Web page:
Many of us who are caregivers, empaths, or highly sensitive persons may focus on others' needs at the expense of our own. Or we’re passionate about our work and work super long hours. While both are noble endeavors, the problem is that neglecting our needs is a recipe for burnout.
Taking care of ourselves is not selfish; in fact, it increases our capacity to care for others. Nor is self-care about yoga and green juice, as recent trends may lead you to believe; instead, it is about identifying activities that nurture you so you can show up as your best self.
A bonus is finding activities you enjoy and trying to incorporate them into your day. Whether your hobby is knitting or jogging, taking just 30 to 60 minutes out of your day to do something you love can leave you refreshed to take on the day's emotional challenges.
Related reading: "3 Things Your Mom Should Have Taught You About Self-Care and Healthy Boundaries."
Do you often find that you are less forgiving of yourself than you are of others?
Negative self-talk is painfully familiar to many and finding ways to retrain our inner critic into becoming our advocate is an important part of emotional intelligence.
Changing critical self-talk and practicing self-compassion improves our mood and increases our empathy. If you are kinder to others than you are to yourself, try asking yourself, "How would I speak to a friend in this same situation?" Then turn that same response inward to yourself!
Deep dive: “Searching for Inner Peace? 5 Ways to Love Yourself.”
Mindfulness means paying nonjudgmental attention to your thoughts instead of interacting with them or acting on thoughts as though they are facts. A regular mindfulness practice improves our EQ by enhancing our ability to stay present without jumping to conclusions or reacting anxiously. You might be sick of people telling you to meditate, but there is a good reason for all of the fuss about mindfulness!
MRI studies show that mindfulness improves focus, empathy, and compassion: three essential skills for emotional fitness. By reducing self-judgment, you create more space for conscious responses, which translates to less judgment of others. Self-acceptance and compassion are contagious, and we naturally share our sense of peace with others around us.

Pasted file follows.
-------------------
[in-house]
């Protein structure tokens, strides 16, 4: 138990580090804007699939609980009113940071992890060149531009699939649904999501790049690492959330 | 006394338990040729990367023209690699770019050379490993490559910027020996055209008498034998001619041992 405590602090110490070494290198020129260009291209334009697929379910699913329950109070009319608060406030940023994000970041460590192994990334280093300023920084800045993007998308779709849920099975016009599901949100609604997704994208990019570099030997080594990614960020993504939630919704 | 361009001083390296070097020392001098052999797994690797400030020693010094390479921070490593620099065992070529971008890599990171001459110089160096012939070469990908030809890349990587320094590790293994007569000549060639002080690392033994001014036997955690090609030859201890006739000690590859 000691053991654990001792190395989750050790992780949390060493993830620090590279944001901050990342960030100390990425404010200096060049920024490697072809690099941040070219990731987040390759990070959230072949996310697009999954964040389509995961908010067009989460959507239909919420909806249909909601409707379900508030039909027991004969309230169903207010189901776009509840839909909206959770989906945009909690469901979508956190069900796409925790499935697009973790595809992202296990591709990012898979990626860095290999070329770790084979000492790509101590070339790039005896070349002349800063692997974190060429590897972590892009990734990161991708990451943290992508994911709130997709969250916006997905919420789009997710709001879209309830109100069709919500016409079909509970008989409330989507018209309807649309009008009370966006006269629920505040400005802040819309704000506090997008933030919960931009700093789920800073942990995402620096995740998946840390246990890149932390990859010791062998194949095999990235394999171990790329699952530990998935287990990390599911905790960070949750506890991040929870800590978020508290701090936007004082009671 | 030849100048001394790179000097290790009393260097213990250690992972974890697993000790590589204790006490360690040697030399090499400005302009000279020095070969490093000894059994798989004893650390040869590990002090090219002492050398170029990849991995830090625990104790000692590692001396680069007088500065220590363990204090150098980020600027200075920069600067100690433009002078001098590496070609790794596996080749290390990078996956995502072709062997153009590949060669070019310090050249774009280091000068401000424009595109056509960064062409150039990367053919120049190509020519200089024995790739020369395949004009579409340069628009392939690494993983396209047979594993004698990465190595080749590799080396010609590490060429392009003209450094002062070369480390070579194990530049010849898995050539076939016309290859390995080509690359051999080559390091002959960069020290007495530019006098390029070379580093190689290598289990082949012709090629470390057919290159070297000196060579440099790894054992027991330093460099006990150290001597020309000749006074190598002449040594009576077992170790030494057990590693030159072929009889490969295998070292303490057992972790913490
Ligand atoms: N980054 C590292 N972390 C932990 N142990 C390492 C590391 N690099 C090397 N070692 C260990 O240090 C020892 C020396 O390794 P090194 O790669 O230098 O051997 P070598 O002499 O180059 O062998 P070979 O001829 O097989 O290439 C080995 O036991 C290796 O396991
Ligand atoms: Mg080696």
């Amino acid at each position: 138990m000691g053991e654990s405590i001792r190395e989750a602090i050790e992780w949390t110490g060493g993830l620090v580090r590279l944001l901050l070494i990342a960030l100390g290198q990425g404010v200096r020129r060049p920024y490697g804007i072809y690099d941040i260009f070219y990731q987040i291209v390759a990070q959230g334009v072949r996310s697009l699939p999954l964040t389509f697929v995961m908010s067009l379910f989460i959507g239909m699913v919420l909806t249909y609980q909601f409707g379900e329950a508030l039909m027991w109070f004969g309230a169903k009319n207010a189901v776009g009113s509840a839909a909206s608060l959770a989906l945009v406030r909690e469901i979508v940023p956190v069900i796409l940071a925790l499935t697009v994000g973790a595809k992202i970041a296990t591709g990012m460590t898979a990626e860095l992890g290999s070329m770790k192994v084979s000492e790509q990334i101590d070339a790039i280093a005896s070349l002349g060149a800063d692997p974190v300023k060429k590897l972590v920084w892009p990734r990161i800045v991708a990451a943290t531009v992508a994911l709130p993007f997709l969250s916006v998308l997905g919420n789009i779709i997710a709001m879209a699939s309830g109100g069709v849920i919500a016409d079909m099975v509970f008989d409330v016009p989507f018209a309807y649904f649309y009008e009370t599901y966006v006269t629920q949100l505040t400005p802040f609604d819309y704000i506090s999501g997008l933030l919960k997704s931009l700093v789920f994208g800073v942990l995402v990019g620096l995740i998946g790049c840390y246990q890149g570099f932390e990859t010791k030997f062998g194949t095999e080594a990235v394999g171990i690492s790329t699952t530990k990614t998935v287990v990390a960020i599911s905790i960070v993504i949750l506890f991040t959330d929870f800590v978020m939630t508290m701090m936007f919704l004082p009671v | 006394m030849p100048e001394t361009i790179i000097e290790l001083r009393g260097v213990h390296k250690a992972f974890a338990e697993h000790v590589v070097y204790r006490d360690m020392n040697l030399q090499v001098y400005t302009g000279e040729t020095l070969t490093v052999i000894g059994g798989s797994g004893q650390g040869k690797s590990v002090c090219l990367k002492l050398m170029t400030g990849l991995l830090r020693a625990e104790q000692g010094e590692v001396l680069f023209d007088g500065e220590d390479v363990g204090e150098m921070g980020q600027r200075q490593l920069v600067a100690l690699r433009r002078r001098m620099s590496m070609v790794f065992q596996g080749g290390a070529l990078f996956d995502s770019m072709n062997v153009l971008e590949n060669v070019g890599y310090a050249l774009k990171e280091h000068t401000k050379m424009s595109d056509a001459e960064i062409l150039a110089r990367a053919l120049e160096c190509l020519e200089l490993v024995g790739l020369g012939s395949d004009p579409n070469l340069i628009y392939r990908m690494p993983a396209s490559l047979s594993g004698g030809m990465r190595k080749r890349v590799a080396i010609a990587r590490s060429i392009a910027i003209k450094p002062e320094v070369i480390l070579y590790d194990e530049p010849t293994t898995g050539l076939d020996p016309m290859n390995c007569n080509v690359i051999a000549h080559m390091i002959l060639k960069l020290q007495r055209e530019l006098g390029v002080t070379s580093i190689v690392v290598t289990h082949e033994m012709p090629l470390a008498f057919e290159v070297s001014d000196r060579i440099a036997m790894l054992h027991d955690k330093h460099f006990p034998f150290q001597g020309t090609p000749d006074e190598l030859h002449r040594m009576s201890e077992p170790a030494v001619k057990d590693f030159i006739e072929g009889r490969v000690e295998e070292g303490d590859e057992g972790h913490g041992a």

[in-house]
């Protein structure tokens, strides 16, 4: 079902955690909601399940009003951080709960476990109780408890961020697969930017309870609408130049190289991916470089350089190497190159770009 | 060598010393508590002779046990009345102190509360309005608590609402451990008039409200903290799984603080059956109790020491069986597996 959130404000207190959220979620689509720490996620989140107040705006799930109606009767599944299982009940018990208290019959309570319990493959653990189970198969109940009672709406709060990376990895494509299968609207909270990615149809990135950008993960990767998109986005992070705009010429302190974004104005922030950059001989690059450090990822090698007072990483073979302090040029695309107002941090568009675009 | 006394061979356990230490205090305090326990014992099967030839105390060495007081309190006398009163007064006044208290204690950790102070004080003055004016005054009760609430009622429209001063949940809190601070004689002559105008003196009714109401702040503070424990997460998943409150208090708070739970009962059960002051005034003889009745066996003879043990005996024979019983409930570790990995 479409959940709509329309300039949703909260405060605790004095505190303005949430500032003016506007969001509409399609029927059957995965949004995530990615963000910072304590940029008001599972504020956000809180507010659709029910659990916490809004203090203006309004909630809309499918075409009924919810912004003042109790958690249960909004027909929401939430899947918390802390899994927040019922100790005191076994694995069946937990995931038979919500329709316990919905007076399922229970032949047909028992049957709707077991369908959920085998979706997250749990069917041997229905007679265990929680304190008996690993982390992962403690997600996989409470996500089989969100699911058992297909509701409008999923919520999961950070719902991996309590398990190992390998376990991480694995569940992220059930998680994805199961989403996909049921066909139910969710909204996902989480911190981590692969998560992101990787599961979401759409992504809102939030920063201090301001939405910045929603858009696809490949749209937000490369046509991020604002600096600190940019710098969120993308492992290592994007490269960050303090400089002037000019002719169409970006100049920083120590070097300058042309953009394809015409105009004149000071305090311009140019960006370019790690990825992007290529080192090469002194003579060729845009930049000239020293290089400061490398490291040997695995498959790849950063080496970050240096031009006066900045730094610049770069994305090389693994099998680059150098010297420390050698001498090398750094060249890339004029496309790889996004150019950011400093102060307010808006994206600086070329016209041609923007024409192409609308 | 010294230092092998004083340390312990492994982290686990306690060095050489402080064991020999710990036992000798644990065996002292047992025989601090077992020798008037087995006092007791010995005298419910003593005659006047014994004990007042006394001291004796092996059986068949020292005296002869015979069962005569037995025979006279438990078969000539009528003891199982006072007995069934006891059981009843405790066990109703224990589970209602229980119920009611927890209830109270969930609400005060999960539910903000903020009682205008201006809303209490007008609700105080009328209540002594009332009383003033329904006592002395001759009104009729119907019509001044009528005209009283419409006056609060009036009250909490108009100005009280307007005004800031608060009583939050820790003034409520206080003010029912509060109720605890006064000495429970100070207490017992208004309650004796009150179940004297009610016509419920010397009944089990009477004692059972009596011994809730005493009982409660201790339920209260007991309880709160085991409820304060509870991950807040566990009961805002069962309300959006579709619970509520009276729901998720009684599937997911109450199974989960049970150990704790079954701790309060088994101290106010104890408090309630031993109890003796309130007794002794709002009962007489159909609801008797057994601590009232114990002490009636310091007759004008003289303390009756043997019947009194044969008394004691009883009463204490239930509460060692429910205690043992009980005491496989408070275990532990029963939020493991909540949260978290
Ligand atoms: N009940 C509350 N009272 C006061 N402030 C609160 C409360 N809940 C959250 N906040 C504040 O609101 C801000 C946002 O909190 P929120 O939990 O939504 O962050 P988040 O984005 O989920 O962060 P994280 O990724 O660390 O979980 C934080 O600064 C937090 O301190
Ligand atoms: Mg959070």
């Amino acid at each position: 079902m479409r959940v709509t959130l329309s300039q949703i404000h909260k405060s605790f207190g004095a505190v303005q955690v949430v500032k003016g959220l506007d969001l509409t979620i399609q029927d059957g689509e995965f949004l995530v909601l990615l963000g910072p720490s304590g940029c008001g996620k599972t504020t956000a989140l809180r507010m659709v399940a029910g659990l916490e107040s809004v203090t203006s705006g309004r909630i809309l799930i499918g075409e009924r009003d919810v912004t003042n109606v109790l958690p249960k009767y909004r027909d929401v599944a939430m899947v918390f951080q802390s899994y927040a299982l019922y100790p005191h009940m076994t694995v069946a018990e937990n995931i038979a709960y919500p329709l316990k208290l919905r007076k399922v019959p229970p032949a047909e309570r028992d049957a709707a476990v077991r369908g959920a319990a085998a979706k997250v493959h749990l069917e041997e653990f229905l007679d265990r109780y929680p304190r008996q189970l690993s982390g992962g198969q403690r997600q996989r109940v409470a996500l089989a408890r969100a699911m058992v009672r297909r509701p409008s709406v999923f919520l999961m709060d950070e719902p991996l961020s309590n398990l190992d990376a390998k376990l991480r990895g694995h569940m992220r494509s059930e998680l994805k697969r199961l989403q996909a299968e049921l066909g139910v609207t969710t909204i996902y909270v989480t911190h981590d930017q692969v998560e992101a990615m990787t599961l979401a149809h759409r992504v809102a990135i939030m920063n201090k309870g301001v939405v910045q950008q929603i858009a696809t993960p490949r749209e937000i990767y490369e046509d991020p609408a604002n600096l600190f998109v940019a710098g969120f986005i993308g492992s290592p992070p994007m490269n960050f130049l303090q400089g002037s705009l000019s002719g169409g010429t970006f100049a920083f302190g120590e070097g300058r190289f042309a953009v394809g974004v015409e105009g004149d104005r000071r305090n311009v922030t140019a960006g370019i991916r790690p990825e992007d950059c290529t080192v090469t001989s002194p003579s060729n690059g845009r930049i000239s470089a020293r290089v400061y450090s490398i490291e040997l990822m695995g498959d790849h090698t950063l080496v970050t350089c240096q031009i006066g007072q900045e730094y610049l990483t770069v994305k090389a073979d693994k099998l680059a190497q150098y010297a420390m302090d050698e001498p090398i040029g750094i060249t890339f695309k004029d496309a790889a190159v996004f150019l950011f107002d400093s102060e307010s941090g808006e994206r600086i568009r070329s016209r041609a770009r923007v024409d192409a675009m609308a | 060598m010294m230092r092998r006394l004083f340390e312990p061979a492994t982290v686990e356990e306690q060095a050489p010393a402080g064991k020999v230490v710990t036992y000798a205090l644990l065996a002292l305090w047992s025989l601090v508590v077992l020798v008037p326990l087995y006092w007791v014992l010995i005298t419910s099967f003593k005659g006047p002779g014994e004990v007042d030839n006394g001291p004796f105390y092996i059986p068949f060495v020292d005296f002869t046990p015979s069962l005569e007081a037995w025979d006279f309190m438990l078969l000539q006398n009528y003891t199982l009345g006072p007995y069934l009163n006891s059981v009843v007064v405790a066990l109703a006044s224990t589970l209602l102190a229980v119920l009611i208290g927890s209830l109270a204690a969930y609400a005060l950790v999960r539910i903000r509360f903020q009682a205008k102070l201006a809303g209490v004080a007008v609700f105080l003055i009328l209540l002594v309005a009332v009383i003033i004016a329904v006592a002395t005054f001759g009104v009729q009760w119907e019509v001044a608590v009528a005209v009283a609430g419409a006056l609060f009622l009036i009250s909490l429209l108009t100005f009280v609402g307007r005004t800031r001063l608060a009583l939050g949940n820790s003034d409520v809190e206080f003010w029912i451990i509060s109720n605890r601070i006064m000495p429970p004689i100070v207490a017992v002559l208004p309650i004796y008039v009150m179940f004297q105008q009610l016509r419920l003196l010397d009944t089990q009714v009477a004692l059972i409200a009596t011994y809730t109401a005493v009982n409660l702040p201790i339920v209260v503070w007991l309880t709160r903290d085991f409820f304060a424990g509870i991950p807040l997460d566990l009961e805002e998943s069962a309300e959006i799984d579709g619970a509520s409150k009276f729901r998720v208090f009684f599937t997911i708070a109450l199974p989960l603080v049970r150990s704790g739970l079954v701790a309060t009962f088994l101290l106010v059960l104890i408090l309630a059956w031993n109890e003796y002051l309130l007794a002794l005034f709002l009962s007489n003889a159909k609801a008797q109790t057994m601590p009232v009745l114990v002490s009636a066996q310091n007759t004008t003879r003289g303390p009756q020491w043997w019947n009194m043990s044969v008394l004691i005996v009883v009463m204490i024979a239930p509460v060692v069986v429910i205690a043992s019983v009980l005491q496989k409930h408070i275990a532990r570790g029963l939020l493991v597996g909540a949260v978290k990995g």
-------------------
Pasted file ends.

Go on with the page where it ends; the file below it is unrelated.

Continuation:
You do not need to become a Buddhist monk to benefit from the practice of mindfulness. Start with small changes, such as going for a mindful walk once a day or consciously relaxing your body while you sit at your desk, and gradually reap the positive effects.
The ability to self-soothe improves emotional regulation by calming the amygdala, the part of our brain responsible for the "fight, flight, or freeze" response.
Many of us are not taught to self-soothe as children, so we have emotional regulation problems as adults. Children who lack acceptance of their emotions may learn to hide or stuff them. And when empathetic responses from caregivers are absent, so is the experience of feeling heard and felt. Therefore, as adults, we can have difficulty dealing with our emotions. However, we can still teach ourselves the essential emotional modulation skills that our parents could not teach us in this vital area.
Related reading for parents: "How to Teach Your Child Emotional Regulation Skills."
Self-soothing activities often utilize the five senses to help us feel calm and centered. The next time you feel stressed or overwhelmed, try lighting a scented candle, wrapping yourself in a warm and cozy blanket, or savoring nature with deep breathing to signal to your amygdala that you are safe.
As you continue throughout the year, give each of the five keys of emotional fitness a try.
And if you find you could use a little extra support, reach out to Heartmanity. Transforming lives is our business. Contact us today if you’d like personalized coaching to grow in emotional intelligence.